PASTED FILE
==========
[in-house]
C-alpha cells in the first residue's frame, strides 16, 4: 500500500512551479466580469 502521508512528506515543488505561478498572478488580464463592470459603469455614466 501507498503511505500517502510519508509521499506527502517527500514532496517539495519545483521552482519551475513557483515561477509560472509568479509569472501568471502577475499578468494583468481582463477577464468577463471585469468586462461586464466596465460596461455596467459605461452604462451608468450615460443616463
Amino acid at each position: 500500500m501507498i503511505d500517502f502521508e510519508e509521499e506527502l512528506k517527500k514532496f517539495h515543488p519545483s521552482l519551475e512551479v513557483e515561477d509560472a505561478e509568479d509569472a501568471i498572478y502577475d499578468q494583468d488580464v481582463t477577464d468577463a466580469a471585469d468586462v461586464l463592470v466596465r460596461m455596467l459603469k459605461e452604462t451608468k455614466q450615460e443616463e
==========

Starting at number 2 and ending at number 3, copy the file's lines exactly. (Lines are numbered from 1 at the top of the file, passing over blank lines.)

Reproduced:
C-alpha cells in the first residue's frame, strides 16, 4: 500500500512551479466580469 502521508512528506515543488505561478498572478488580464463592470459603469455614466 501507498503511505500517502510519508509521499506527502517527500514532496517539495519545483521552482519551475513557483515561477509560472509568479509569472501568471502577475499578468494583468481582463477577464468577463471585469468586462461586464466596465460596461455596467459605461452604462451608468450615460443616463
Amino acid at each position: 500500500m501507498i503511505d500517502f502521508e510519508e509521499e506527502l512528506k517527500k514532496f517539495h515543488p519545483s521552482l519551475e512551479v513557483e515561477d509560472a505561478e509568479d509569472a501568471i498572478y502577475d499578468q494583468d488580464v481582463t477577464d468577463a466580469a471585469d468586462v461586464l463592470v466596465r460596461m455596467l459603469k459605461e452604462t451608468k455614466q450615460e443616463e